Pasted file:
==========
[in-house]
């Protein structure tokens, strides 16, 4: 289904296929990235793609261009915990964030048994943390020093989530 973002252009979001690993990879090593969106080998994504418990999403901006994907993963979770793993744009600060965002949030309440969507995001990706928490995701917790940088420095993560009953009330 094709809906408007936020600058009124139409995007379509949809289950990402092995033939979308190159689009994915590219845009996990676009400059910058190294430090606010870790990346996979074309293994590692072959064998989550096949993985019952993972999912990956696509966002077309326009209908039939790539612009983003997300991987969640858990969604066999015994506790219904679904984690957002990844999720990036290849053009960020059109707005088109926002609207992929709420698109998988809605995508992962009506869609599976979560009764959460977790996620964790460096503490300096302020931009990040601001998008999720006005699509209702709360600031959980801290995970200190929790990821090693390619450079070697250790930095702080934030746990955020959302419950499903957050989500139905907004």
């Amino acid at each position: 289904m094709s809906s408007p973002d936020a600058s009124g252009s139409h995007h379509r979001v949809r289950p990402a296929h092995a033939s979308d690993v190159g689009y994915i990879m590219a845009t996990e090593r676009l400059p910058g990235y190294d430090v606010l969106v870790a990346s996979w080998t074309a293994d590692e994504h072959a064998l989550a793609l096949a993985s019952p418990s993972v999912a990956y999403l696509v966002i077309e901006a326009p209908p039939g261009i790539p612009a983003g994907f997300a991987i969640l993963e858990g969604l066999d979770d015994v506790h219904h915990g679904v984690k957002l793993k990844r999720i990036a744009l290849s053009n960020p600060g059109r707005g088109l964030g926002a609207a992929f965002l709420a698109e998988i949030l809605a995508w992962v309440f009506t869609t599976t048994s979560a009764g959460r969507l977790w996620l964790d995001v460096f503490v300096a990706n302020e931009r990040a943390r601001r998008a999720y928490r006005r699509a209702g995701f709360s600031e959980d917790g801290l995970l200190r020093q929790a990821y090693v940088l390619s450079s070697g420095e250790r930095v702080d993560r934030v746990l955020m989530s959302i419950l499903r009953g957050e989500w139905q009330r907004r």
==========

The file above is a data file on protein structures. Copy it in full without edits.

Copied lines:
[in-house]
């Protein structure tokens, strides 16, 4: 289904296929990235793609261009915990964030048994943390020093989530 973002252009979001690993990879090593969106080998994504418990999403901006994907993963979770793993744009600060965002949030309440969507995001990706928490995701917790940088420095993560009953009330 094709809906408007936020600058009124139409995007379509949809289950990402092995033939979308190159689009994915590219845009996990676009400059910058190294430090606010870790990346996979074309293994590692072959064998989550096949993985019952993972999912990956696509966002077309326009209908039939790539612009983003997300991987969640858990969604066999015994506790219904679904984690957002990844999720990036290849053009960020059109707005088109926002609207992929709420698109998988809605995508992962009506869609599976979560009764959460977790996620964790460096503490300096302020931009990040601001998008999720006005699509209702709360600031959980801290995970200190929790990821090693390619450079070697250790930095702080934030746990955020959302419950499903957050989500139905907004």
């Amino acid at each position: 289904m094709s809906s408007p973002d936020a600058s009124g252009s139409h995007h379509r979001v949809r289950p990402a296929h092995a033939s979308d690993v190159g689009y994915i990879m590219a845009t996990e090593r676009l400059p910058g990235y190294d430090v606010l969106v870790a990346s996979w080998t074309a293994d590692e994504h072959a064998l989550a793609l096949a993985s019952p418990s993972v999912a990956y999403l696509v966002i077309e901006a326009p209908p039939g261009i790539p612009a983003g994907f997300a991987i969640l993963e858990g969604l066999d979770d015994v506790h219904h915990g679904v984690k957002l793993k990844r999720i990036a744009l290849s053009n960020p600060g059109r707005g088109l964030g926002a609207a992929f965002l709420a698109e998988i949030l809605a995508w992962v309440f009506t869609t599976t048994s979560a009764g959460r969507l977790w996620l964790d995001v460096f503490v300096a990706n302020e931009r990040a943390r601001r998008a999720y928490r006005r699509a209702g995701f709360s600031e959980d917790g801290l995970l200190r020093q929790a990821y090693v940088l390619s450079s070697g420095e250790r930095v702080d993560r934030v746990l955020m989530s959302i419950l499903r009953g957050e989500w139905q009330r907004r």